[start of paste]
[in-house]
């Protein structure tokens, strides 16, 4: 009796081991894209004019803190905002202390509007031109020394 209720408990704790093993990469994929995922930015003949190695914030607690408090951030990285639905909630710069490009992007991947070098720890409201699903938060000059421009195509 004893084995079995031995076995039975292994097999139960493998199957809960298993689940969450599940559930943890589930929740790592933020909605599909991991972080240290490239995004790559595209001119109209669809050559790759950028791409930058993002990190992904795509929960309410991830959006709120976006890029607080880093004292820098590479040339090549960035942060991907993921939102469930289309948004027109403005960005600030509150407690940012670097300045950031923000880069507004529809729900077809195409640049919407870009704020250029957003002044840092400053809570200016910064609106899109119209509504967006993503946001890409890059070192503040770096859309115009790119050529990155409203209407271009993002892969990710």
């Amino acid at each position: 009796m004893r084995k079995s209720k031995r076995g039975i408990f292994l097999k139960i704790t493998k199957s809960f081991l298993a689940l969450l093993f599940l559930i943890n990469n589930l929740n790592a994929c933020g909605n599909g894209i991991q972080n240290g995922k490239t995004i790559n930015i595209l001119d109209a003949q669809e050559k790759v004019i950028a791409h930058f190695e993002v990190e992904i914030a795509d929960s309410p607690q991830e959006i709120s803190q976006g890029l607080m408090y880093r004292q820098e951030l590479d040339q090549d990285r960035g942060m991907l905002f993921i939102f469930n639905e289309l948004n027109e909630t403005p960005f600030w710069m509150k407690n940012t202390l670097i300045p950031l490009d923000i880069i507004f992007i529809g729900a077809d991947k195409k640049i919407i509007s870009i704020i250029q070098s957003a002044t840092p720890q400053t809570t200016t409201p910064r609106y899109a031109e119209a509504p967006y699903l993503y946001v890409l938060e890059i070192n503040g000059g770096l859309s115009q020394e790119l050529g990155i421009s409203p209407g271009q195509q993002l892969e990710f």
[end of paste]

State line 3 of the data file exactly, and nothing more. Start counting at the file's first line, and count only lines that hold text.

């Amino acid at each position: 009796m004893r084995k079995s209720k031995r076995g039975i408990f292994l097999k139960i704790t493998k199957s809960f081991l298993a689940l969450l093993f599940l559930i943890n990469n589930l929740n790592a994929c933020g909605n599909g894209i991991q972080n240290g995922k490239t995004i790559n930015i595209l001119d109209a003949q669809e050559k790759v004019i950028a791409h930058f190695e993002v990190e992904i914030a795509d929960s309410p607690q991830e959006i709120s803190q976006g890029l607080m408090y880093r004292q820098e951030l590479d040339q090549d990285r960035g942060m991907l905002f993921i939102f469930n639905e289309l948004n027109e909630t403005p960005f600030w710069m509150k407690n940012t202390l670097i300045p950031l490009d923000i880069i507004f992007i529809g729900a077809d991947k195409k640049i919407i509007s870009i704020i250029q070098s957003a002044t840092p720890q400053t809570t200016t409201p910064r609106y899109a031109e119209a509504p967006y699903l993503y946001v890409l938060e890059i070192n503040g000059g770096l859309s115009q020394e790119l050529g990155i421009s409203p209407g271009q195509q993002l892969e990710f």